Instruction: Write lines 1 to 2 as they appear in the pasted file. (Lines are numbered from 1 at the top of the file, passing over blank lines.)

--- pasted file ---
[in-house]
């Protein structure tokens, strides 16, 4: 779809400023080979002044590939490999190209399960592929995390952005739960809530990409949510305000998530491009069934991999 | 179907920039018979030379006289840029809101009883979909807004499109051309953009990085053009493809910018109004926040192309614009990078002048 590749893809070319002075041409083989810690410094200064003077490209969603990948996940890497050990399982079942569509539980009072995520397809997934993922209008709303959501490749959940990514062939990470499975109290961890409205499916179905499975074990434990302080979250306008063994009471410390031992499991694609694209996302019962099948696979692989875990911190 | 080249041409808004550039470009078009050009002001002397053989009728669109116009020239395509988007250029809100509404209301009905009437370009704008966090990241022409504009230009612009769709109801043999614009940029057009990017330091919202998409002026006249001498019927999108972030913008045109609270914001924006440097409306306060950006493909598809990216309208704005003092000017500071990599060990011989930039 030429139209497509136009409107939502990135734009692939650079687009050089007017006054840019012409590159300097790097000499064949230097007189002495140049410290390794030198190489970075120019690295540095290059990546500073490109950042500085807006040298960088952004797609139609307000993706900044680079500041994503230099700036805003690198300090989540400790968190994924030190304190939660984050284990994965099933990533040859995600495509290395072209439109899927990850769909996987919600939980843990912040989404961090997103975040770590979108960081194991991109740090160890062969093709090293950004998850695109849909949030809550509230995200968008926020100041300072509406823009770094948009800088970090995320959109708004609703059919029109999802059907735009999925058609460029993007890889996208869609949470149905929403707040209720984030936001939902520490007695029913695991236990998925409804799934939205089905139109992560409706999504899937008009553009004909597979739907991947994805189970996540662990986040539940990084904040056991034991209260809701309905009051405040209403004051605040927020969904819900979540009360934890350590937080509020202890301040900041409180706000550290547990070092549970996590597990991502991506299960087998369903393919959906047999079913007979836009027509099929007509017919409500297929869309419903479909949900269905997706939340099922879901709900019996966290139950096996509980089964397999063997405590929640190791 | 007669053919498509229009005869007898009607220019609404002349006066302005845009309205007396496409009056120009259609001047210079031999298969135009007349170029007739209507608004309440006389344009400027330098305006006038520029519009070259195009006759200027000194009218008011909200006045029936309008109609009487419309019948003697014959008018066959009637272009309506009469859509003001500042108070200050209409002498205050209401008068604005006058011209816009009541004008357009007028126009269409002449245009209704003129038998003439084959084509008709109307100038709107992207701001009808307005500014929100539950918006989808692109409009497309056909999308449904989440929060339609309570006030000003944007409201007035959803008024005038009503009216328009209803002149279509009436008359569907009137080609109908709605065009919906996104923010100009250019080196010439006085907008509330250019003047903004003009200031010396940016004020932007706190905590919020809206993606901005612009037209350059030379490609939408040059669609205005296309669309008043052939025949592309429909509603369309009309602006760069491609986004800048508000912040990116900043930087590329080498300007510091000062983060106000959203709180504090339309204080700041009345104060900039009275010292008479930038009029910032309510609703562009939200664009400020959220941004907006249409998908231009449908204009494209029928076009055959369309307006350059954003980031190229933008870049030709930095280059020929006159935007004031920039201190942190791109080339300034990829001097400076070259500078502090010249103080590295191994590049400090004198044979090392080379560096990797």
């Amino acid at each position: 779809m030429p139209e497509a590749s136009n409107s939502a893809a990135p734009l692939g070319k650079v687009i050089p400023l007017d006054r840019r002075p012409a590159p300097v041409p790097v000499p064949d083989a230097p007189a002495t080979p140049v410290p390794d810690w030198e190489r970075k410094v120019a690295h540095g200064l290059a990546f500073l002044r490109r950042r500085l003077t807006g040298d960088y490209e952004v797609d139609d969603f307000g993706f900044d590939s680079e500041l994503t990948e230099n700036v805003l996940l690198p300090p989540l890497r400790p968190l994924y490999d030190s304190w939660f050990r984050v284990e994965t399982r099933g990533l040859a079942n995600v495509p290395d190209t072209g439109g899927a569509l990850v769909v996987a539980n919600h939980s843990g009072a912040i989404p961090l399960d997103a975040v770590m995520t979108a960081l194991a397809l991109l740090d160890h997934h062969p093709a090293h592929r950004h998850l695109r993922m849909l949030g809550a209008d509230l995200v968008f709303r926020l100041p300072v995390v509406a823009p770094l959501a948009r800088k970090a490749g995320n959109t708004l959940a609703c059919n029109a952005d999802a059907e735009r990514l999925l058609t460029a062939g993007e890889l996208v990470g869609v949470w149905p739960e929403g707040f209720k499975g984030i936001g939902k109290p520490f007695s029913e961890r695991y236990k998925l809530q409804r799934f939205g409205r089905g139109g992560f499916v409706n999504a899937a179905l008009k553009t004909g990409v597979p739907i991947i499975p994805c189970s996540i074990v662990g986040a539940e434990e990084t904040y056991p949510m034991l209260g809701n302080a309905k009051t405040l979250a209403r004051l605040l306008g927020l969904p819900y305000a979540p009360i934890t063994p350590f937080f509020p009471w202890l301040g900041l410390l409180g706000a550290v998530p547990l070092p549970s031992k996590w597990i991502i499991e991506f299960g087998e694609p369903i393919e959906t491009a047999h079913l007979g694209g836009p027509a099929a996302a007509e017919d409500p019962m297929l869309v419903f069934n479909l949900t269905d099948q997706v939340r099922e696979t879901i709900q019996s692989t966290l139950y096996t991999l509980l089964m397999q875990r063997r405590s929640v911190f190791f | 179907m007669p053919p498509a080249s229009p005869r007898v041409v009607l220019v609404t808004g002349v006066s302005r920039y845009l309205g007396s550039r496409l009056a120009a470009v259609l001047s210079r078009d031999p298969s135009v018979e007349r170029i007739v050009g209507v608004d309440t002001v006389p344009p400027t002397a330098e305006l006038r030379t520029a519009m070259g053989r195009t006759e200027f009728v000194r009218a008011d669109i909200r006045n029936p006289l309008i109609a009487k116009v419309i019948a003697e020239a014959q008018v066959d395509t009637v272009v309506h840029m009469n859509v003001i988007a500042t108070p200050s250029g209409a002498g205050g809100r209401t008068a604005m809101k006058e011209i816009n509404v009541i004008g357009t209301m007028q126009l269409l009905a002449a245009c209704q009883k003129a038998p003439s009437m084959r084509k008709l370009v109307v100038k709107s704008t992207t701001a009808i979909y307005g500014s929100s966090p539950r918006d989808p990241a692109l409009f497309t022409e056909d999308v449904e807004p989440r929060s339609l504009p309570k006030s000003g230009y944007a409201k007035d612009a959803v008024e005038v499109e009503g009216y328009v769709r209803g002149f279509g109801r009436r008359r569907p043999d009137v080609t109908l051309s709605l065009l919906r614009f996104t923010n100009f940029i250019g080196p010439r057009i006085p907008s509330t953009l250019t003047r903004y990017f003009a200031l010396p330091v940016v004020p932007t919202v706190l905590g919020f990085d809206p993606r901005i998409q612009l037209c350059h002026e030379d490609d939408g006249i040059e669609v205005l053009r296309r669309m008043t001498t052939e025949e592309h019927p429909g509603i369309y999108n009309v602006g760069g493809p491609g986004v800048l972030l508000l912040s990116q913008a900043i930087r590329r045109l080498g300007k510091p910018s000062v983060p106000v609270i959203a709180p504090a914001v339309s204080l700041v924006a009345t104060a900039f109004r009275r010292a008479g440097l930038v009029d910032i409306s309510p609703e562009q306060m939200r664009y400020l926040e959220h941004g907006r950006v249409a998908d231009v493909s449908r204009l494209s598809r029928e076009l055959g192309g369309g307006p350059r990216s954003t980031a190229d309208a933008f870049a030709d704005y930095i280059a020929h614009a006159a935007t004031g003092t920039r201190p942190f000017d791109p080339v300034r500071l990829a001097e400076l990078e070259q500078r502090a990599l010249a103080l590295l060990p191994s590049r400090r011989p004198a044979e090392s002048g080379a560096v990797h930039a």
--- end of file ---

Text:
[in-house]
């Protein structure tokens, strides 16, 4: 779809400023080979002044590939490999190209399960592929995390952005739960809530990409949510305000998530491009069934991999 | 179907920039018979030379006289840029809101009883979909807004499109051309953009990085053009493809910018109004926040192309614009990078002048 590749893809070319002075041409083989810690410094200064003077490209969603990948996940890497050990399982079942569509539980009072995520397809997934993922209008709303959501490749959940990514062939990470499975109290961890409205499916179905499975074990434990302080979250306008063994009471410390031992499991694609694209996302019962099948696979692989875990911190 | 080249041409808004550039470009078009050009002001002397053989009728669109116009020239395509988007250029809100509404209301009905009437370009704008966090990241022409504009230009612009769709109801043999614009940029057009990017330091919202998409002026006249001498019927999108972030913008045109609270914001924006440097409306306060950006493909598809990216309208704005003092000017500071990599060990011989930039 030429139209497509136009409107939502990135734009692939650079687009050089007017006054840019012409590159300097790097000499064949230097007189002495140049410290390794030198190489970075120019690295540095290059990546500073490109950042500085807006040298960088952004797609139609307000993706900044680079500041994503230099700036805003690198300090989540400790968190994924030190304190939660984050284990994965099933990533040859995600495509290395072209439109899927990850769909996987919600939980843990912040989404961090997103975040770590979108960081194991991109740090160890062969093709090293950004998850695109849909949030809550509230995200968008926020100041300072509406823009770094948009800088970090995320959109708004609703059919029109999802059907735009999925058609460029993007890889996208869609949470149905929403707040209720984030936001939902520490007695029913695991236990998925409804799934939205089905139109992560409706999504899937008009553009004909597979739907991947994805189970996540662990986040539940990084904040056991034991209260809701309905009051405040209403004051605040927020969904819900979540009360934890350590937080509020202890301040900041409180706000550290547990070092549970996590597990991502991506299960087998369903393919959906047999079913007979836009027509099929007509017919409500297929869309419903479909949900269905997706939340099922879901709900019996966290139950096996509980089964397999063997405590929640190791 | 007669053919498509229009005869007898009607220019609404002349006066302005845009309205007396496409009056120009259609001047210079031999298969135009007349170029007739209507608004309440006389344009400027330098305006006038520029519009070259195009006759200027000194009218008011909200006045029936309008109609009487419309019948003697014959008018066959009637272009309506009469859509003001500042108070200050209409002498205050209401008068604005006058011209816009009541004008357009007028126009269409002449245009209704003129038998003439084959084509008709109307100038709107992207701001009808307005500014929100539950918006989808692109409009497309056909999308449904989440929060339609309570006030000003944007409201007035959803008024005038009503009216328009209803002149279509009436008359569907009137080609109908709605065009919906996104923010100009250019080196010439006085907008509330250019003047903004003009200031010396940016004020932007706190905590919020809206993606901005612009037209350059030379490609939408040059669609205005296309669309008043052939025949592309429909509603369309009309602006760069491609986004800048508000912040990116900043930087590329080498300007510091000062983060106000959203709180504090339309204080700041009345104060900039009275010292008479930038009029910032309510609703562009939200664009400020959220941004907006249409998908231009449908204009494209029928076009055959369309307006350059954003980031190229933008870049030709930095280059020929006159935007004031920039201190942190791109080339300034990829001097400076070259500078502090010249103080590295191994590049400090004198044979090392080379560096990797």